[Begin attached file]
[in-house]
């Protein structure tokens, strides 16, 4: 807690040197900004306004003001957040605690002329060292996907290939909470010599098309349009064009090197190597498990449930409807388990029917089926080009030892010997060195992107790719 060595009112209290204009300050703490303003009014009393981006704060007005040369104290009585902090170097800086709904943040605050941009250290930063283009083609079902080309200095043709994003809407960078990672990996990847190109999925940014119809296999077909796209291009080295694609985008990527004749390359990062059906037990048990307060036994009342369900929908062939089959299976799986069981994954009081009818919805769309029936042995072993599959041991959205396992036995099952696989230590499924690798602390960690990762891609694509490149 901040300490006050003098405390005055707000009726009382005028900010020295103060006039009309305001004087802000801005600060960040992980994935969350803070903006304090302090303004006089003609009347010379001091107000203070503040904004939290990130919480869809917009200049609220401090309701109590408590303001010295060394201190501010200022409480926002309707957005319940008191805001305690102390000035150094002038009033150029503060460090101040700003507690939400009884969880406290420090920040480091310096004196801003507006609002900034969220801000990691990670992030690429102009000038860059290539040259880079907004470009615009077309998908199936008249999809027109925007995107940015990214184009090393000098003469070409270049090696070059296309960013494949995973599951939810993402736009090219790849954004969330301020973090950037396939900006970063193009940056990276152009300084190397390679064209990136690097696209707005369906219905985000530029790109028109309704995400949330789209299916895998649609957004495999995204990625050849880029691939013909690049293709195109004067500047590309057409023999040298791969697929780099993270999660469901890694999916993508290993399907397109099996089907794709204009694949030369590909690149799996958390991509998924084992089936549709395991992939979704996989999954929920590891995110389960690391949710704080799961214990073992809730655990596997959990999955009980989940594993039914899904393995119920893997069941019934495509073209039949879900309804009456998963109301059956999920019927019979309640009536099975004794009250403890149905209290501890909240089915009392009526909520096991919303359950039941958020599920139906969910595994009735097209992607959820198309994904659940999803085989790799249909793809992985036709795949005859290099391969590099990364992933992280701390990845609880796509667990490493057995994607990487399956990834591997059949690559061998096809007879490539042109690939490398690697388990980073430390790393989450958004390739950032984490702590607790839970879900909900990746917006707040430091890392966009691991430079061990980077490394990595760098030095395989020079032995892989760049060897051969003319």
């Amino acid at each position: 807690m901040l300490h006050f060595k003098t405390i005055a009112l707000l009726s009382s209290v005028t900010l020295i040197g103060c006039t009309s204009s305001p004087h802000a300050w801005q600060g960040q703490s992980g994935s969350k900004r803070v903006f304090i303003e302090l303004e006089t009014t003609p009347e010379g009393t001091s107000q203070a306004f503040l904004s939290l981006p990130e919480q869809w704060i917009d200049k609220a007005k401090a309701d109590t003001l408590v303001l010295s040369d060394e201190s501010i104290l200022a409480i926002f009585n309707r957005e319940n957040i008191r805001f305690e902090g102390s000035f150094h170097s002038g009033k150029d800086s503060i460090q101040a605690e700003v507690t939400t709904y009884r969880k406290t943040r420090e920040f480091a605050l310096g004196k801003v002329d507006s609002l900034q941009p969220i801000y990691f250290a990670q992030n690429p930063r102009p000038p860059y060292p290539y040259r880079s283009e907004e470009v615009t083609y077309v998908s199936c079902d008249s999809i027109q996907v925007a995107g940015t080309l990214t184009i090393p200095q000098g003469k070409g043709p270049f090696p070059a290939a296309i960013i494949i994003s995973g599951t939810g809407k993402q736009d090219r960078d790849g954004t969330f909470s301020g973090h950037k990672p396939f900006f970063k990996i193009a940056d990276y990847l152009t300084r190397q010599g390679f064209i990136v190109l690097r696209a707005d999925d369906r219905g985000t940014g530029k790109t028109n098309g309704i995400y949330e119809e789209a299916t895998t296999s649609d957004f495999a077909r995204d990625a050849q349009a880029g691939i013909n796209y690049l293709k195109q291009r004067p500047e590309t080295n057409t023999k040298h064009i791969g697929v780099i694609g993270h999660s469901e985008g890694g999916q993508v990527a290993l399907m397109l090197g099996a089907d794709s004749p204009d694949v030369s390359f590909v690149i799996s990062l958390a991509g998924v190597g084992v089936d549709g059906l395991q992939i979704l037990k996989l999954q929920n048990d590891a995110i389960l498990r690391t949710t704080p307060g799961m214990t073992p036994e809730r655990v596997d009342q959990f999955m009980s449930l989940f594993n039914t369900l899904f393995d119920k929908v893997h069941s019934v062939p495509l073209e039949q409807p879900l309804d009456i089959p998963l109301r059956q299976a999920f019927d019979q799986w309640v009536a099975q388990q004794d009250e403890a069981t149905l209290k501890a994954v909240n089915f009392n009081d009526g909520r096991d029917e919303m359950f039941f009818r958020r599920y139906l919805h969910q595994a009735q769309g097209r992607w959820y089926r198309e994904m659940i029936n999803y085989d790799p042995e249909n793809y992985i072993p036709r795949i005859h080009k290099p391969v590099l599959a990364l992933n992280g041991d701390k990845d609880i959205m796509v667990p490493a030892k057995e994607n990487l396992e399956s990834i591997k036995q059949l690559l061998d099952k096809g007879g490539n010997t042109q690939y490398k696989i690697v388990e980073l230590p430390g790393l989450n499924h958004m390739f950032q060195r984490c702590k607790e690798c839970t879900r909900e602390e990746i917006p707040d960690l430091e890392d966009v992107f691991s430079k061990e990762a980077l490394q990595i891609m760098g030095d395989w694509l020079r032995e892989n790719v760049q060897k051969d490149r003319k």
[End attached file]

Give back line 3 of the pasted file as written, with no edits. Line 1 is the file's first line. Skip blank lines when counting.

């Amino acid at each position: 807690m901040l300490h006050f060595k003098t405390i005055a009112l707000l009726s009382s209290v005028t900010l020295i040197g103060c006039t009309s204009s305001p004087h802000a300050w801005q600060g960040q703490s992980g994935s969350k900004r803070v903006f304090i303003e302090l303004e006089t009014t003609p009347e010379g009393t001091s107000q203070a306004f503040l904004s939290l981006p990130e919480q869809w704060i917009d200049k609220a007005k401090a309701d109590t003001l408590v303001l010295s040369d060394e201190s501010i104290l200022a409480i926002f009585n309707r957005e319940n957040i008191r805001f305690e902090g102390s000035f150094h170097s002038g009033k150029d800086s503060i460090q101040a605690e700003v507690t939400t709904y009884r969880k406290t943040r420090e920040f480091a605050l310096g004196k801003v002329d507006s609002l900034q941009p969220i801000y990691f250290a990670q992030n690429p930063r102009p000038p860059y060292p290539y040259r880079s283009e907004e470009v615009t083609y077309v998908s199936c079902d008249s999809i027109q996907v925007a995107g940015t080309l990214t184009i090393p200095q000098g003469k070409g043709p270049f090696p070059a290939a296309i960013i494949i994003s995973g599951t939810g809407k993402q736009d090219r960078d790849g954004t969330f909470s301020g973090h950037k990672p396939f900006f970063k990996i193009a940056d990276y990847l152009t300084r190397q010599g390679f064209i990136v190109l690097r696209a707005d999925d369906r219905g985000t940014g530029k790109t028109n098309g309704i995400y949330e119809e789209a299916t895998t296999s649609d957004f495999a077909r995204d990625a050849q349009a880029g691939i013909n796209y690049l293709k195109q291009r004067p500047e590309t080295n057409t023999k040298h064009i791969g697929v780099i694609g993270h999660s469901e985008g890694g999916q993508v990527a290993l399907m397109l090197g099996a089907d794709s004749p204009d694949v030369s390359f590909v690149i799996s990062l958390a991509g998924v190597g084992v089936d549709g059906l395991q992939i979704l037990k996989l999954q929920n048990d590891a995110i389960l498990r690391t949710t704080p307060g799961m214990t073992p036994e809730r655990v596997d009342q959990f999955m009980s449930l989940f594993n039914t369900l899904f393995d119920k929908v893997h069941s019934v062939p495509l073209e039949q409807p879900l309804d009456i089959p998963l109301r059956q299976a999920f019927d019979q799986w309640v009536a099975q388990q004794d009250e403890a069981t149905l209290k501890a994954v909240n089915f009392n009081d009526g909520r096991d029917e919303m359950f039941f009818r958020r599920y139906l919805h969910q595994a009735q769309g097209r992607w959820y089926r198309e994904m659940i029936n999803y085989d790799p042995e249909n793809y992985i072993p036709r795949i005859h080009k290099p391969v590099l599959a990364l992933n992280g041991d701390k990845d609880i959205m796509v667990p490493a030892k057995e994607n990487l396992e399956s990834i591997k036995q059949l690559l061998d099952k096809g007879g490539n010997t042109q690939y490398k696989i690697v388990e980073l230590p430390g790393l989450n499924h958004m390739f950032q060195r984490c702590k607790e690798c839970t879900r909900e602390e990746i917006p707040d960690l430091e890392d966009v992107f691991s430079k061990e990762a980077l490394q990595i891609m760098g030095d395989w694509l020079r032995e892989n790719v760049q060897k051969d490149r003319k």